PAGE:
Hot 8 Brass Band - Vicennial - 20 Years Of The Hot 8 Brass Band (2LP/CD, Tru Thoughts, 2015)
Hot 8 Brass Band - Vicennial - 20 Years Of The Hot 8 Brass Band
(2LP/CD/Digital) Tru Thoughts TRUCD/LP318, 2015-10-23
01. What's My Name? (Rock With The Hot 8) (20th Anniversary Version) 06:14
02. Sexual Healing (20th Anniversary Version) 02:38 video
03. Get Up (20th Anniversary Version) 06:15
04. Royal Garden Blues 04:18
05. Papa Was A Rolling Stone 05:20
06. Rasta Funk (20th Anniversary Version) 05:35
07. Take It To The House (20th Anniversary Version) 06:34
08. It's Real (20th Anniversary Version) 05:52
09. Just My Imagination 06:07
10. We Shall Walk Through The Streets Of The City 03:53
11. New Orleans, After The City (20th Anniversary Version) 05:47
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Press Release :
New Orleans’ Hot 8 Brass Band toast their 20th Anniversary in typically roof-raising style, celebrating this incredibly hard-won milestone with a series of releases and live dates (see overleaf). At the centre is the album, ‘Vicennial – 20 Years Of The Hot 8 Brass Band’, a mix of brand new tracks and newly recorded 20th Anniversary Versions of Hot 8 classics which finds the band on the form of their lives. The album is preceded by the “Papa Was A Rolling Stone”/“We Shall Walk Through The Streets Of The City” single (9th October); the first taste of new Hot 8 music in two years, an upfront stream of “Papa…” has had incredible reactions and thousands of hits, adding to support from Chris Hawkins and Craig Charles (BBC 6Music), Edward Adoo (BBC/Mi-Soul) and more, while “We Shall Walk…” has been playlisted on Jazz FM.
Across three albums - 2007’s ‘Rock With The Hot 8’, 2012’s Grammy-nominated ‘The Life & Times Of…’ and 2013’s ‘Tombstone’ – with a host of standout singles, including their iconic version of “Sexual Healing” alongside several other covers and equally impressive originals, Hot 8 Brass Band have told the story of their lives and their city like only they can.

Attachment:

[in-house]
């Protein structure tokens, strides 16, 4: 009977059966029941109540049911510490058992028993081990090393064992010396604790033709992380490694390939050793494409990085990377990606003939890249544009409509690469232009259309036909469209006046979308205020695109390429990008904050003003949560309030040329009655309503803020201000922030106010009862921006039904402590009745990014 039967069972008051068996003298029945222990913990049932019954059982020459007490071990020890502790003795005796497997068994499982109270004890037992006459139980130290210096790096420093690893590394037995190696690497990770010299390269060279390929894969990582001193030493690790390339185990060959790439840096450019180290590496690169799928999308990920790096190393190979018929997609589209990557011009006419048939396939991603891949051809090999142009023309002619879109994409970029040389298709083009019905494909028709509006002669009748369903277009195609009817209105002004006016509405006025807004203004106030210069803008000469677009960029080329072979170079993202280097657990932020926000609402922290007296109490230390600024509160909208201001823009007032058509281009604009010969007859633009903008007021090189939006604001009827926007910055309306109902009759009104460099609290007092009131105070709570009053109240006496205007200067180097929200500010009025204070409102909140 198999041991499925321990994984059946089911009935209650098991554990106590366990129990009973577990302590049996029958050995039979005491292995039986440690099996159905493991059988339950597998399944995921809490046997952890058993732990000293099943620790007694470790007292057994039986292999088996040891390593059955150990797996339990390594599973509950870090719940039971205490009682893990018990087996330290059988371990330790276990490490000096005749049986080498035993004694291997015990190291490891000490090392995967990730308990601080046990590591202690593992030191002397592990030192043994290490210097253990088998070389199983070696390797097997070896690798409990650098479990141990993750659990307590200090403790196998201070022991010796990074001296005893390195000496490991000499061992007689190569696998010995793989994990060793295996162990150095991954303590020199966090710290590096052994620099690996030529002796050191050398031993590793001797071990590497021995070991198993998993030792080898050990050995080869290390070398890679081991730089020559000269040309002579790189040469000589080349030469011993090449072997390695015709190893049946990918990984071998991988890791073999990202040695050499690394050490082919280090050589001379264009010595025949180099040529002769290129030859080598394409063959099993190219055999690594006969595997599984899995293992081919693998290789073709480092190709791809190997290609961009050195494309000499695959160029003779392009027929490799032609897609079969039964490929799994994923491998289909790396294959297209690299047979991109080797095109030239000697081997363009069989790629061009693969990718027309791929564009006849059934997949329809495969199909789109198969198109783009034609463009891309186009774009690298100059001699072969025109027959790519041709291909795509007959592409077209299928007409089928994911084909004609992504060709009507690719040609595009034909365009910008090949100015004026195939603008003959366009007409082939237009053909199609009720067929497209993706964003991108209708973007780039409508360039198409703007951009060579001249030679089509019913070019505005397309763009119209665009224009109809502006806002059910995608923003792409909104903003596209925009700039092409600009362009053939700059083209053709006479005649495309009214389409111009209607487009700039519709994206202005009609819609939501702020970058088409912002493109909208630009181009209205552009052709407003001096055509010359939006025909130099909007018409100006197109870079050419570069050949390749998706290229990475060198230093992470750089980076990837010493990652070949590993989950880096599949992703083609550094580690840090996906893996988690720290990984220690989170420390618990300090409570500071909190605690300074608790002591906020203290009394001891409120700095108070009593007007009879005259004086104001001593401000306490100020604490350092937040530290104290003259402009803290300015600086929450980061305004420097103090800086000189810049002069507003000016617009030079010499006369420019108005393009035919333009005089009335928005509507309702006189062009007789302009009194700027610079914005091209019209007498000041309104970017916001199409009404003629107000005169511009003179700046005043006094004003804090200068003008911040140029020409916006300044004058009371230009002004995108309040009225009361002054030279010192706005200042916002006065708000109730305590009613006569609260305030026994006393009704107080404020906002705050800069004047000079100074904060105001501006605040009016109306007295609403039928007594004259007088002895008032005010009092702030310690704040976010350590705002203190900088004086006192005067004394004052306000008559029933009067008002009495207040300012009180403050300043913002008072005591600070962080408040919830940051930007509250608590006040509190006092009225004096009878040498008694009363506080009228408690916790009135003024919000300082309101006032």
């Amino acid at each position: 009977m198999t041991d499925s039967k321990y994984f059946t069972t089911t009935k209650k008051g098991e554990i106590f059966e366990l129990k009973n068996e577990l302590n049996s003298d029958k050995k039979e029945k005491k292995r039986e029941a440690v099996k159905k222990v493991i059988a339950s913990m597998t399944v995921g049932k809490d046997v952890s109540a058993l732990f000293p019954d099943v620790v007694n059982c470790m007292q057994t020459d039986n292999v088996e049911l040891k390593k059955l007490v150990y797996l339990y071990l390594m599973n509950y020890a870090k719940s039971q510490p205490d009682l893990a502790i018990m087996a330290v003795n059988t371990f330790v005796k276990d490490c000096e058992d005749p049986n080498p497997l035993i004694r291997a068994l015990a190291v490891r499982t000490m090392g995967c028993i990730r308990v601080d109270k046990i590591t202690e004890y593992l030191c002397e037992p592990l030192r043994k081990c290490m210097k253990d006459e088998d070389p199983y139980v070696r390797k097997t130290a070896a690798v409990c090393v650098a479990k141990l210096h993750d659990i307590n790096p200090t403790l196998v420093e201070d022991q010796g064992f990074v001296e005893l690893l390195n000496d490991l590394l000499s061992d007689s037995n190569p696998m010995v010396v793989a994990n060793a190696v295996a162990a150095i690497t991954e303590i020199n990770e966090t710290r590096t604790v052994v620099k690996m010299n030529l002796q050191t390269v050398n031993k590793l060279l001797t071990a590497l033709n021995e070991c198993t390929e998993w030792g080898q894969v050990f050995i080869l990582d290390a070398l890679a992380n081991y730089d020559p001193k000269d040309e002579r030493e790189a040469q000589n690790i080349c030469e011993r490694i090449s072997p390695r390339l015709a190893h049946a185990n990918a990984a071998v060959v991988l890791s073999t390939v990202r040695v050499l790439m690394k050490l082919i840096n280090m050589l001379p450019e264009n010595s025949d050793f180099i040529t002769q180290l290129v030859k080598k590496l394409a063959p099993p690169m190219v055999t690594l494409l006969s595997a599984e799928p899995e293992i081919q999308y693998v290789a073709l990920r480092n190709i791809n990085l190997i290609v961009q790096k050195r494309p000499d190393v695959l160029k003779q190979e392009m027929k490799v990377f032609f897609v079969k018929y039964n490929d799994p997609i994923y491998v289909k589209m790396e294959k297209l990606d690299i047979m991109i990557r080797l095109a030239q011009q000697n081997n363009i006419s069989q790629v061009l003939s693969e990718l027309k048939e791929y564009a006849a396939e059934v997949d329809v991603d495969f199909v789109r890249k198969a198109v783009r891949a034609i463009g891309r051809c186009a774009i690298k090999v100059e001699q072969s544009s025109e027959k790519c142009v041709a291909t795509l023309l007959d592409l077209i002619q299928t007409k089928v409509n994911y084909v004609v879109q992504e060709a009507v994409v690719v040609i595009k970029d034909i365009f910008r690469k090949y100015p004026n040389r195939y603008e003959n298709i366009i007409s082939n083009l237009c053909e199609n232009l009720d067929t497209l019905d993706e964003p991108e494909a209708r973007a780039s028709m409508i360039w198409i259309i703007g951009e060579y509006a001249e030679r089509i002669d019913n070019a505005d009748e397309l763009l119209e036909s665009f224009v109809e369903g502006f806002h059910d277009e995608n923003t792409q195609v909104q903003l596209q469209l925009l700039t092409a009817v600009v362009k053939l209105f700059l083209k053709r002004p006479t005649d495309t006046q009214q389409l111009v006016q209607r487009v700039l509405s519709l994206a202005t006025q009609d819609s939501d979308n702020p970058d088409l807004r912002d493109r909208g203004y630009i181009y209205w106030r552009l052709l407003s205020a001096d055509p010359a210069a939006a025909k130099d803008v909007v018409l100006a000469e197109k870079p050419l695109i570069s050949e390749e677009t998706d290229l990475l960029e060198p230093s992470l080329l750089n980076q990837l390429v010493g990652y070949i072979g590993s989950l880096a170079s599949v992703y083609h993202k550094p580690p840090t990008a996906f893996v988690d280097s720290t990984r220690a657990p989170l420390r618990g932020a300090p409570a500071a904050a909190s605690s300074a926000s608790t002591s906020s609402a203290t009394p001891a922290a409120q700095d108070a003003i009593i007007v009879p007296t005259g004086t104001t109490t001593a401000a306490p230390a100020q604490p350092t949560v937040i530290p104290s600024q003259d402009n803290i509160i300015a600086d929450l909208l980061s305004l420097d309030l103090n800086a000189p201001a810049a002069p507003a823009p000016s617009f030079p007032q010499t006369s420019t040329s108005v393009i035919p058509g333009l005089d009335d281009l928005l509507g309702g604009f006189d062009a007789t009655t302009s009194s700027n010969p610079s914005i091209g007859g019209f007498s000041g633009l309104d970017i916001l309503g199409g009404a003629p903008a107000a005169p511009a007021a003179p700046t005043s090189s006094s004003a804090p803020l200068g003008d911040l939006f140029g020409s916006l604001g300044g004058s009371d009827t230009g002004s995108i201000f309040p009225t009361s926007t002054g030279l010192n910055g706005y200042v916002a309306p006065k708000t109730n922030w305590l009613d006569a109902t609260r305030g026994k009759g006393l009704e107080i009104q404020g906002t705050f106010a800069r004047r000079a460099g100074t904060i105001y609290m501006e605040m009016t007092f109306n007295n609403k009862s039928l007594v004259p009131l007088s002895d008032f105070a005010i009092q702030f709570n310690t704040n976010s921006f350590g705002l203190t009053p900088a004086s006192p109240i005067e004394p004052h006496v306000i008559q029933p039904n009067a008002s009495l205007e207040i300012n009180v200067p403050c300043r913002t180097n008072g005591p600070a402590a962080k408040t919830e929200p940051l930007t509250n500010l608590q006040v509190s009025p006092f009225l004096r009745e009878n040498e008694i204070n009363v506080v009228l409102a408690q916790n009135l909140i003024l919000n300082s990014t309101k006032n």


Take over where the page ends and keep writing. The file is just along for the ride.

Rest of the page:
One of the great New Orleans acts, Hot 8 have pushed on through a barely imaginable series of trials. The devastation of Hurricane Katrina, the separate deaths of four of their band members (trumpeter Jacob Johnson, drummer Dinerral Shavers, and trombonists Demond Dorsey and Joseph “Shotgun Joe” Williams) and the horror of trumpeter Terrell “Burger” Batiste losing his legs in a car crash, conspired to test these men almost to breaking point. They honour their fallen friends and help to work towards the future of their community by putting their energies into positive projects at home as well as touring as much as they can. They march together and they play their music - a rambunctious yet elegant and super-tight mix of jazz, funk and hip hop – not merely as though, but because their lives depend on it.
Transcending genres and trends, Hot 8’s party rocking sound and indomitable energy have become renowned across the world, with an ever-growing fanbase and media love across the spectrum from The Guardian and The Sunday Times Magazine to Esquire, BBC Radio 2 to 1Xtra, and beyond. The band and their story featured in Spike Lee’s New Orleans documentaries When The Levee Broke and The Creek Don’t Rise, as well as David Simon’s hit HBO series Treme, and they have performed with artists as diverse as The Dixie Cups, Blind Boys of Alabama, Lauryn Hill and Mos Def. One of a very few brass bands who pour as much charisma, training and talent into their vocals as their horn playing, their sound packs an almighty connective power that remains uniquely Hot 8 no matter what influences they draw on.
This album exemplifies Hot 8’s ability to honour and promote their city’s (and their own) legacy while pushing on to create a new tradition. Nowhere is this more evident that in the transition from the raucous, crowd-pleasing hip hop cut “Get Up” – one of their originals, written by Shavers, on which Big Al busts a whole new rap for this occasion – into the Big Easy standard “Royal Garden Blues”, a traditional instrumental that rolls and bubbles with vintage, Technicolor charm. “Rasta Funk” brings reggae to the streets of New Orleans; while “Take It To The House” is an impassioned rallying cry developed during the Second Line parades that followed the death of Johnson, as raw and affecting now as when it was first played almost 20 years ago; and “New Orleans (After The City)” is an ode and a commitment to their beloved hometown.
The “Vicennial…” sessions saw Hot 8 welcoming former members back into the studio as well as featuring performances by relatives of their deceased bandmates. The beautifully buoyant “We Shall Walk Through The Streets Of The City”, recorded in tribute to Joseph Williams, features his grandmother, Mrs. Betty Ann WIlliams, on lead vocals, her son (Joseph’s uncle) Herlin Riley on drums and Joseph’s brother Arian Macklin on tuba. “When we talked to Betty she said, ‘I’m not singing “I’ll Fly Away” ‘cause everybody do that.’ She suggested this one, so we rolled with it”, recalls band leader and tuba player Bennie Pete, adding: “Every second in that studio was magical and very emotional for everyone… I'm sure it is a moment no-one will ever let go”. Across the album, which has the feeling and momentum of a live set, these vibrant recordings capture the spirit of a community and make a statement of the band’s longevity, vitality and constant progress.